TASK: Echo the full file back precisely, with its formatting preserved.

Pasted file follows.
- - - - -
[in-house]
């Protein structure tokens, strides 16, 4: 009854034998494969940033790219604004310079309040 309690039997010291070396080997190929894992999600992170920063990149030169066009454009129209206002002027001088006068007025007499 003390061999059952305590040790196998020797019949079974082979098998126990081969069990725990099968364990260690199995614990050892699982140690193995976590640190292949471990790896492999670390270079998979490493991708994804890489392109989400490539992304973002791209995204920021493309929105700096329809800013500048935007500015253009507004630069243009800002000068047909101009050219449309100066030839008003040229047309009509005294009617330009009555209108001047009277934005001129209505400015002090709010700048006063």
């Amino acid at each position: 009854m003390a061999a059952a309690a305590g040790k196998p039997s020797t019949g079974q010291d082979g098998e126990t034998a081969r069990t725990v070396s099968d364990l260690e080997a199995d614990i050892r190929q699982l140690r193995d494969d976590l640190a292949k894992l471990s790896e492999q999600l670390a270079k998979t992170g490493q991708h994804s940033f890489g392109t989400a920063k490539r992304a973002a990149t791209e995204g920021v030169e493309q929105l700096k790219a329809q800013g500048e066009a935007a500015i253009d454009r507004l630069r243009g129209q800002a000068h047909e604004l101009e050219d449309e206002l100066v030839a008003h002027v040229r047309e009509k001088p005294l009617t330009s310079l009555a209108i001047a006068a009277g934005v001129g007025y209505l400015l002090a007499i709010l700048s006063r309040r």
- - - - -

[in-house]
């Protein structure tokens, strides 16, 4: 009854034998494969940033790219604004310079309040 309690039997010291070396080997190929894992999600992170920063990149030169066009454009129209206002002027001088006068007025007499 003390061999059952305590040790196998020797019949079974082979098998126990081969069990725990099968364990260690199995614990050892699982140690193995976590640190292949471990790896492999670390270079998979490493991708994804890489392109989400490539992304973002791209995204920021493309929105700096329809800013500048935007500015253009507004630069243009800002000068047909101009050219449309100066030839008003040229047309009509005294009617330009009555209108001047009277934005001129209505400015002090709010700048006063």
């Amino acid at each position: 009854m003390a061999a059952a309690a305590g040790k196998p039997s020797t019949g079974q010291d082979g098998e126990t034998a081969r069990t725990v070396s099968d364990l260690e080997a199995d614990i050892r190929q699982l140690r193995d494969d976590l640190a292949k894992l471990s790896e492999q999600l670390a270079k998979t992170g490493q991708h994804s940033f890489g392109t989400a920063k490539r992304a973002a990149t791209e995204g920021v030169e493309q929105l700096k790219a329809q800013g500048e066009a935007a500015i253009d454009r507004l630069r243009g129209q800002a000068h047909e604004l101009e050219d449309e206002l100066v030839a008003h002027v040229r047309e009509k001088p005294l009617t330009s310079l009555a209108i001047a006068a009277g934005v001129g007025y209505l400015l002090a007499i709010l700048s006063r309040r």